Respond to This

buying an electric guitar

First of all, Happy First Day of Spring to all of you.

I'm going to buy an electric guitar in the next week or two. I've read a couple of the old threads and it seems that the general consensus is to play many guitars until you find one that feels right to you. I've only been playing, if you could call it that, for a couple of months. None of them feel right to me, yet.

With a budget of $500 I am leaning toward a Standard Fender Stratocaster or Epiphone Les Paul because I have heard of these brand names and the local music store sells them. Am I leaning in the right direction? Are there things about either of them that I should be aware of before buying?

I can borrow a small marshall amplifier until I get one of my own so I'll probably have amplifier questions soon.

Lisa
Responses  [ Pages: 1 · 2 · 3 · 4 ]
Respond to this

Re: buying an electric guitar

3/21/2007 8:58 AM

Adrian Dupree (4969) wrote:

With a budget of $500 I am leaning toward a Standard Fender Stratocaster or Epiphone Les Paul because I have heard of these brand names and the local music store sells them.



I would say that a Standard Fender Stratocaster is best. Les Pauls are closer to steel-string acoustic guitars as far as what I have heard. This is because the strings are spread farther apart. I have never played an Epiphone Les Paul but based on its appearance, I can tell that it's closer to an acoustic guitar's characteristics.



Given the fact that you are a female guitarist and you play rock/pop and country, I would say that a Fender is more appropriate since it fits your style of music and it is easier to play. Of course, you should try them out before you buy them anyway.



I hope this helps.



Adrian



Respond to this

Re: buying an electric guitar

3/21/2007 9:07 AM

Inactive Member wrote:

Sorry, Adrian, but due to the fact that Fenders have a longer scale length (25 1/2" compared to the Les Paul's 24 3/4 which means higher string tension), they are actually harder to play (which is not really noticeable when talking about chords, but very noticeable when talking about bending strings).






Respond to this

Re: buying an electric guitar

3/21/2007 9:29 AM

Adrian Dupree (4969) wrote:

You're right. I was wrong because I thought it was the reverse! I found this on Wikipedia:



Most Fender electric guitars, including the Stratocaster, Telecaster, Esquire, and Jazzmaster use a scale length of 25.5". A few Fender models such as the Jaguar use a scale length of 24". Fender has also built some 3/4 size student guitars with a scale length of 22.5" or shorter.



Gibson uses a scale length of 24.75" on many of its electric guitars, including the Les Paul, Flying V, Explorer, SG, and ES-335. Gibson has used other scale lengths on various models through the years.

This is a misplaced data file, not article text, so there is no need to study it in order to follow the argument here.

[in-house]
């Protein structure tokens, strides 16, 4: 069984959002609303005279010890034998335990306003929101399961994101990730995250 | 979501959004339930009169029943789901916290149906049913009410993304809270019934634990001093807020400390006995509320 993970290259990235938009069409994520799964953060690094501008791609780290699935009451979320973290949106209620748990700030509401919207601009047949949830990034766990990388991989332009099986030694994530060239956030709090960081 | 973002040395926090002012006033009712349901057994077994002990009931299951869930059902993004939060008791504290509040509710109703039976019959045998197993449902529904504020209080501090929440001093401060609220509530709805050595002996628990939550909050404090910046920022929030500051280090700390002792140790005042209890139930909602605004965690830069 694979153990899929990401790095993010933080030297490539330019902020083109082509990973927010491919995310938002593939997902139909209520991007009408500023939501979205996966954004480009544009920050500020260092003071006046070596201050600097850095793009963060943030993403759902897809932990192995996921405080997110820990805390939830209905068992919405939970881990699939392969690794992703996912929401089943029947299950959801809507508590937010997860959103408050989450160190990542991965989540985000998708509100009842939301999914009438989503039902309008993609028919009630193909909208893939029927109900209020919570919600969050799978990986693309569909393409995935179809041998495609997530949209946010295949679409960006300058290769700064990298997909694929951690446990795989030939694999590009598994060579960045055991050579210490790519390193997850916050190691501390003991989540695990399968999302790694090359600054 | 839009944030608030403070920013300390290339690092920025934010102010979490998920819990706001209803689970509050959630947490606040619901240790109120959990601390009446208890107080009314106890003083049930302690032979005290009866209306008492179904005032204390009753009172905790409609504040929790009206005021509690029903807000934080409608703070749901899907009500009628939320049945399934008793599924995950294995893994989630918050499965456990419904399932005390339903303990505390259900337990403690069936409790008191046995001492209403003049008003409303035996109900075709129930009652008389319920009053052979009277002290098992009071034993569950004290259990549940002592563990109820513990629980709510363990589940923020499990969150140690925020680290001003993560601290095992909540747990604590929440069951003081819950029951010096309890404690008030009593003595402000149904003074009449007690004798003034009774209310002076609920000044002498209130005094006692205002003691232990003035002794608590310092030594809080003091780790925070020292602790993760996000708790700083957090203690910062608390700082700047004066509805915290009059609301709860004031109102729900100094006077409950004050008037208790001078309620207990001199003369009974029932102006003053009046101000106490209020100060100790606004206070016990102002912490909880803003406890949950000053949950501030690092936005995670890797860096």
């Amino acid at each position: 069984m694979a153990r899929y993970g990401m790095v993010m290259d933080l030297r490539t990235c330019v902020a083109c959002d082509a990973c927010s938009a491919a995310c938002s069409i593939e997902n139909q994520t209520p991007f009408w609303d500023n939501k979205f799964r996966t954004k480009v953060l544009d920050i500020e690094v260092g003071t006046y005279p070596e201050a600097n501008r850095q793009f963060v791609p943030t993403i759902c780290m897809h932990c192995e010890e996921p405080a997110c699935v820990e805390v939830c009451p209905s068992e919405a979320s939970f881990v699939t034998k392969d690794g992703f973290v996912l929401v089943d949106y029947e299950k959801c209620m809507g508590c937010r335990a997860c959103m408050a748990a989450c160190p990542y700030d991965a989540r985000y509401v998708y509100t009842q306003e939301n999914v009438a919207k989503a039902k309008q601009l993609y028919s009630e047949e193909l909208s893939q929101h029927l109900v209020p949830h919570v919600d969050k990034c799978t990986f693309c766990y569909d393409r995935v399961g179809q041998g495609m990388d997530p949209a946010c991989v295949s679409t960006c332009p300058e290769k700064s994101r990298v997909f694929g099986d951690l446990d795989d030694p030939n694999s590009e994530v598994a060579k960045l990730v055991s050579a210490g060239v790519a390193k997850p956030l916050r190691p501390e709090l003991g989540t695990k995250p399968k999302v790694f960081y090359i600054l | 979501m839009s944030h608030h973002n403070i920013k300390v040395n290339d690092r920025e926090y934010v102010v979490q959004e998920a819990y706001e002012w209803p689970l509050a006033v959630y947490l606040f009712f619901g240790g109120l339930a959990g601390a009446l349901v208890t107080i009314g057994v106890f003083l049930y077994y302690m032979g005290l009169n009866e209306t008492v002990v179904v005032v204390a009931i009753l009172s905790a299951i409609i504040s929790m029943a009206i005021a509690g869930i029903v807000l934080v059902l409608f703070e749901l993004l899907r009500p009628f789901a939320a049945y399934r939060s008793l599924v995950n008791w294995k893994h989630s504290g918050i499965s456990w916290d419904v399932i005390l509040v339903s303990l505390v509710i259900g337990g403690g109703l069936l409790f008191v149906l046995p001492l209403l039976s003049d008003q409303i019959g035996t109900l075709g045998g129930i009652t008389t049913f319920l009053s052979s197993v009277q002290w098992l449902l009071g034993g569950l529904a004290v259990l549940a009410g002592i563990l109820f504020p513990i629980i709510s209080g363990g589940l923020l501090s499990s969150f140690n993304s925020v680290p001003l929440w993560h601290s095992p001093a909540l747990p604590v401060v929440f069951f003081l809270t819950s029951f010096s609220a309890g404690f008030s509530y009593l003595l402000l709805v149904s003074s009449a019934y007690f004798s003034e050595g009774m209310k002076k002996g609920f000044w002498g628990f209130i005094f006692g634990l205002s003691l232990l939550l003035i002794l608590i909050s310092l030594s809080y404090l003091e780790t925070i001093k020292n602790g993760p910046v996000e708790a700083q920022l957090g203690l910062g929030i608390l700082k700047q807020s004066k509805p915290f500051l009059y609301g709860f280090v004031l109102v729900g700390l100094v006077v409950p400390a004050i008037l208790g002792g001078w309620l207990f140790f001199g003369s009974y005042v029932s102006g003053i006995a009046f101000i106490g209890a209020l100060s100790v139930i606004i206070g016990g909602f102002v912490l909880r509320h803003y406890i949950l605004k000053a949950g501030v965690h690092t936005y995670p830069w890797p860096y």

Summary
20.75" (527mm):
Squier Bullet Mini
Rickenbacker 320 and 325, notably John Lennon's most famous guitar
22.5" (572mm), known as 3/4 scale in Fender sales literature:
Fender Musicmaster
Fender Duosonic
Fender Mustang
Some Musicmaster II and Duosonic II
22.72" (577mm):
Fender Stratocaster Junior
24" (610mm), confusingly called full scale in Fender sales literature:
Fender Jaguar
Most and current Fender Mustang
Most Musicmaster II and Duosonic II
Fender Bronco
24.75" (629mm):
Gibson Les Paul
Gibson SG
Original Gibson ES-150
Fender Cyclone
Rickenbacker most electric guitars (including 330, 340, 350, 360, 370, 380, 620, 650, 660)
25" (635mm)
Most Paul Reed Smith guitars
25.5" (648mm), closest to the classical guitar scale:
Fender Esquire
Fender Telecaster
Fender Stratocaster
Fender Jazzmaster
Squier Stratocaster
Most and current Gibson ES-150




Of course, there are other factors that have to do with ease. Action, width of the strings etc.



But the Stratocaster is still the best for her.



Adrian





Respond to this

Re: buying an electric guitar

3/22/2007 6:53 AM

Robert Chiefari (5087) wrote:

Stefan,

Whole heartedly agree on that point - LP's much harder to play with the smaller scale, and of course they're heavier!

-Bob



Respond to this

Re: buying an electric guitar

3/21/2007 1:08 PM

Ken Richardson (9051) wrote:

I think the Gibson and Epi acoustics have a scale length the same as a Les Paul. My Yamaha has a 25.5" scale length.

The LP and most Gibsons tend to have a slightly flatter radius on the fretboard as opposed to a Fender. I think they have slightly wider fretboards as well. Fenders have a little rounder fretboard.

I am not advocating one or the other - I have a fondness for many models of Gibson and Fender (and others!!)